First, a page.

Plug Play Convolutional Regression Tracker for Video Object Detection

03/02/2020
by   Ye Lyu, et al.
0

Video object detection targets to simultaneously localize the bounding boxes of the objects and identify their classes in a given video. One challenge for video object detection is to consistently detect all objects across the whole video. As the appearance of objects may deteriorate in some frames, features or detections from the other frames are commonly used to enhance the prediction. In this paper, we propose a Plug Play scale-adaptive convolutional regression tracker for the video object detection task, which could be easily and compatibly implanted into the current state-of-the-art detection networks. As the tracker reuses the features from the detector, it is a very light-weighted increment to the detection network. The whole network performs at the speed close to a standard object detector. With our new video object detection pipeline design, image object detectors can be easily turned into efficient video object detectors without modifying any parameters. The performance is evaluated on the large-scale ImageNet VID dataset. Our Plug Play design improves mAP score for the image detector by around 5 drop.

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1 Introduction

Last several years have witnessed the fast development of the computer vision in scene understanding, especially the fundamental object detection task. Object detection is to simultaneously localize the bounding boxes of the objects and classify their class types in an image. Video object detection extends the task to videos. It requires the detector to utilize multiple frames in a video to provide consistent predictions over time, which is another fundamental task for computer vision. The large scale datasets and the convolutional neural networks have been two of the main propellers for such visual understanding tasks. Both of the tasks have received much attention since the introduction of ImageNet object detection (DET) challenge and ImageNet video object detection (VID) challenge in ILSVRC 2015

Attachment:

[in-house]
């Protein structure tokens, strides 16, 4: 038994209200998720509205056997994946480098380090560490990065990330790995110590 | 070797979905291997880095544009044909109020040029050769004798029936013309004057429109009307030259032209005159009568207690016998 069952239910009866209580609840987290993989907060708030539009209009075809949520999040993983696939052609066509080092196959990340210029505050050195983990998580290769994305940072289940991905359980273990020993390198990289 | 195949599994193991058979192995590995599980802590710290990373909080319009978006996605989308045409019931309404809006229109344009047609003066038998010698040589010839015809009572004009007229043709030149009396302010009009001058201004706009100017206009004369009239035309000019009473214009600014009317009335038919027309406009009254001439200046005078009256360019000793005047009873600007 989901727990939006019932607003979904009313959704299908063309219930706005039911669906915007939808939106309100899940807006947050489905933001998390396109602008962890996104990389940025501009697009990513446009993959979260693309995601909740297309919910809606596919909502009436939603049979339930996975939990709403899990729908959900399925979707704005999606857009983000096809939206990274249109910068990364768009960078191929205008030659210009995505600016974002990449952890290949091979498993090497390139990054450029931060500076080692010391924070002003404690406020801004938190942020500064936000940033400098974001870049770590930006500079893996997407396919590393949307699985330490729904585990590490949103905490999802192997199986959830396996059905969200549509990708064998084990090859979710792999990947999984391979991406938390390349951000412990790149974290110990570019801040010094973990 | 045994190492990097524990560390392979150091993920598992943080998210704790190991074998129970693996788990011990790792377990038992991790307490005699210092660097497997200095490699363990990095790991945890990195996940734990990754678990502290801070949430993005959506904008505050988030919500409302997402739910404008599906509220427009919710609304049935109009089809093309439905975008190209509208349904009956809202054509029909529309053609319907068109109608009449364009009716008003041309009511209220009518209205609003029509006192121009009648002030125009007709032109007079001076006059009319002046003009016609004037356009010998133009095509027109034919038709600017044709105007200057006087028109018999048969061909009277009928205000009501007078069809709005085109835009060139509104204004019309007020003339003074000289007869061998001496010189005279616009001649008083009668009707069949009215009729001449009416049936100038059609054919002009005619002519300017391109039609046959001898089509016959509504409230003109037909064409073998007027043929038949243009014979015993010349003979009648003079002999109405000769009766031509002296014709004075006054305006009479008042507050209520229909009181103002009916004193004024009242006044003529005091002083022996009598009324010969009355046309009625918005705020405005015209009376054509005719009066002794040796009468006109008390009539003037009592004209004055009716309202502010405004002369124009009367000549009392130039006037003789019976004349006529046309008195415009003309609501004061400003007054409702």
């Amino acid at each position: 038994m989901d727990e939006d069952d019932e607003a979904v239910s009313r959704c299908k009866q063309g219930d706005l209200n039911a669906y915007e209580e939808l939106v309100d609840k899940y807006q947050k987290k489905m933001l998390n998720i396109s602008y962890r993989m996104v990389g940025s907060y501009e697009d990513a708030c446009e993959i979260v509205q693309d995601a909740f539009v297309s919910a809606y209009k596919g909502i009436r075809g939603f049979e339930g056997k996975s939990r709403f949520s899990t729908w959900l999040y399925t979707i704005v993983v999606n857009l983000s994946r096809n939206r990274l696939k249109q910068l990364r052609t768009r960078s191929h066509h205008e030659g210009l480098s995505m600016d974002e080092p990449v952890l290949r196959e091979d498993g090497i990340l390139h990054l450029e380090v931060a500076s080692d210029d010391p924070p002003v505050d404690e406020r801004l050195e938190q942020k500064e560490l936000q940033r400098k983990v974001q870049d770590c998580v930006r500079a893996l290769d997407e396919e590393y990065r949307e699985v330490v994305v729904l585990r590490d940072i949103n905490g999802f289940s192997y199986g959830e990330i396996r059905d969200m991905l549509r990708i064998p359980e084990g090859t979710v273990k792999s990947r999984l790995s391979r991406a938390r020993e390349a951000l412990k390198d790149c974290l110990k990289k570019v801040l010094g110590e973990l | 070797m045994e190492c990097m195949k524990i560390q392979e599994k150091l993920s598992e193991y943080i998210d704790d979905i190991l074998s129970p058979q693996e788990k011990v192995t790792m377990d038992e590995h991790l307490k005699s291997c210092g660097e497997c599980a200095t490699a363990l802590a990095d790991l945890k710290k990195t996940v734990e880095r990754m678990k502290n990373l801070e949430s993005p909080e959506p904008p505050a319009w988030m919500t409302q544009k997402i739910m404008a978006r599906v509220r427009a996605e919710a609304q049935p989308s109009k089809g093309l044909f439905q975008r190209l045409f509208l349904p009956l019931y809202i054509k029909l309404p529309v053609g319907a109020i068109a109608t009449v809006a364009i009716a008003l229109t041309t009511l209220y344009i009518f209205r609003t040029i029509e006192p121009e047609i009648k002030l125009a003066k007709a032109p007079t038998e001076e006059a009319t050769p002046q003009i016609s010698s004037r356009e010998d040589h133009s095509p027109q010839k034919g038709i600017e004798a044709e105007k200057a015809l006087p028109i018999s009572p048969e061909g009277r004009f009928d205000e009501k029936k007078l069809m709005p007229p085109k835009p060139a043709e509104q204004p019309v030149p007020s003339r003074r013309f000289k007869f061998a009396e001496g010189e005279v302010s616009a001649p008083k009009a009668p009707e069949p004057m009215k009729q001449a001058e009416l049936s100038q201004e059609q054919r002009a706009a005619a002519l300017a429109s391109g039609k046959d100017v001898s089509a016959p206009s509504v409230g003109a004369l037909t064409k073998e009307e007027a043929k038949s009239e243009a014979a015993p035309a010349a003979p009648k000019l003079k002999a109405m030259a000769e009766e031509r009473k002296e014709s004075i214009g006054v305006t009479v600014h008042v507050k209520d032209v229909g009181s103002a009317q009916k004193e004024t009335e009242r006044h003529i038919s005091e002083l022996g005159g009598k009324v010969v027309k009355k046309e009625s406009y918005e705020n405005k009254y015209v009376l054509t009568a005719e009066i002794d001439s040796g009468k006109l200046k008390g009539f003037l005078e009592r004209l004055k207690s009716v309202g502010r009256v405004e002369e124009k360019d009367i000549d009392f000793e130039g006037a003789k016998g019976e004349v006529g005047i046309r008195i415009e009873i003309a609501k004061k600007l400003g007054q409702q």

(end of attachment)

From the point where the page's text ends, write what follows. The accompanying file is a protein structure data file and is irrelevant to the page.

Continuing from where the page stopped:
[35]. The video object detection is more challenging than the image object detection due to that the appearance of the objects may deteriorate significantly in some frames caused by motion blur, video defocus, part occlusion or rare poses. However, the rich context information in temporal domain provides the clues and the opportunity to classify the objects.

Figure 1: Examples of object detection in videos by our method. The scores are consistent over the long term even if the image quality decays or the objects are partially occluded or in rare poses.

One basic video object detection method is to detect objects from individual image first and further apply a post-processing to link and re-score the object detection results in the video [15, 22]. The linking can be based on either the appearance similarity scores [45] or the external video object tracker [22]. The problem for such methods is that they require good enough initial image object detection results. If the initial detection is lost or the localization of the initial detection is not accurate, the post-processing performance may not be ideal. Feature aggregation is another widely used method for video object detection. By using features from multiple frames, a more temporally coherent and robust detection result can be achieved. The problem for short term feature aggregation [43, 1, 47, 41] is that they pre-define a limited range of frames for the detection in each frame and the long range coherency cannot be preserved and utilized. Long term feature aggregation achieves better results  [42, 10, 37]

. Feature aggregation normally cost more memory and time during inference as features from multiple frames are needed. Combining the detection and the tracking is another direction worth attentions. Tracking could be an aid for the detection as it should propose better bounding boxes based on the detection results in the previous frames. As tracking looks for similarity between images, it is generally easier to track than to detect an object with deteriorated appearance between consecutive frames.